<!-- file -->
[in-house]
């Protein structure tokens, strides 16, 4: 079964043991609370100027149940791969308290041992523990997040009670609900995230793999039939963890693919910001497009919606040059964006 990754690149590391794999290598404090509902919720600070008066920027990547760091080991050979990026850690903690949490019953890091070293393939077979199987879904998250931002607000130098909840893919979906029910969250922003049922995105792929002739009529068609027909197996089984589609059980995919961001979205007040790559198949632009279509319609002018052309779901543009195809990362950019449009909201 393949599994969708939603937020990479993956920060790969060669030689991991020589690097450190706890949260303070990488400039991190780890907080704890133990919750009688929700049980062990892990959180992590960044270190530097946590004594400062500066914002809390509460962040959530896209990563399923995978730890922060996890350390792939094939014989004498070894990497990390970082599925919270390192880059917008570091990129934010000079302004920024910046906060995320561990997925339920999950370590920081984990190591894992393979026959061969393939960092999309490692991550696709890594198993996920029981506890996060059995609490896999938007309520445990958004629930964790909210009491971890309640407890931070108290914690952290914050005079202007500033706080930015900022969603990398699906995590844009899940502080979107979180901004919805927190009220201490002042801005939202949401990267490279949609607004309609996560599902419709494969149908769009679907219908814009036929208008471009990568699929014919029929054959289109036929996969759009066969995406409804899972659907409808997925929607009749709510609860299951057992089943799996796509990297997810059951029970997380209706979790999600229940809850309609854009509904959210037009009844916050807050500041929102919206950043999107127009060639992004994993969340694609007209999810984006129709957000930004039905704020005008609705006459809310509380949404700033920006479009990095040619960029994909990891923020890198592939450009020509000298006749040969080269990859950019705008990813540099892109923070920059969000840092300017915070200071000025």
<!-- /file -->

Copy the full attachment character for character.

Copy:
[in-house]
């Protein structure tokens, strides 16, 4: 079964043991609370100027149940791969308290041992523990997040009670609900995230793999039939963890693919910001497009919606040059964006 990754690149590391794999290598404090509902919720600070008066920027990547760091080991050979990026850690903690949490019953890091070293393939077979199987879904998250931002607000130098909840893919979906029910969250922003049922995105792929002739009529068609027909197996089984589609059980995919961001979205007040790559198949632009279509319609002018052309779901543009195809990362950019449009909201 393949599994969708939603937020990479993956920060790969060669030689991991020589690097450190706890949260303070990488400039991190780890907080704890133990919750009688929700049980062990892990959180992590960044270190530097946590004594400062500066914002809390509460962040959530896209990563399923995978730890922060996890350390792939094939014989004498070894990497990390970082599925919270390192880059917008570091990129934010000079302004920024910046906060995320561990997925339920999950370590920081984990190591894992393979026959061969393939960092999309490692991550696709890594198993996920029981506890996060059995609490896999938007309520445990958004629930964790909210009491971890309640407890931070108290914690952290914050005079202007500033706080930015900022969603990398699906995590844009899940502080979107979180901004919805927190009220201490002042801005939202949401990267490279949609607004309609996560599902419709494969149908769009679907219908814009036929208008471009990568699929014919029929054959289109036929996969759009066969995406409804899972659907409808997925929607009749709510609860299951057992089943799996796509990297997810059951029970997380209706979790999600229940809850309609854009509904959210037009009844916050807050500041929102919206950043999107127009060639992004994993969340694609007209999810984006129709957000930004039905704020005008609705006459809310509380949404700033920006479009990095040619960029994909990891923020890198592939450009020509000298006749040969080269990859950019705008990813540099892109923070920059969000840092300017915070200071000025």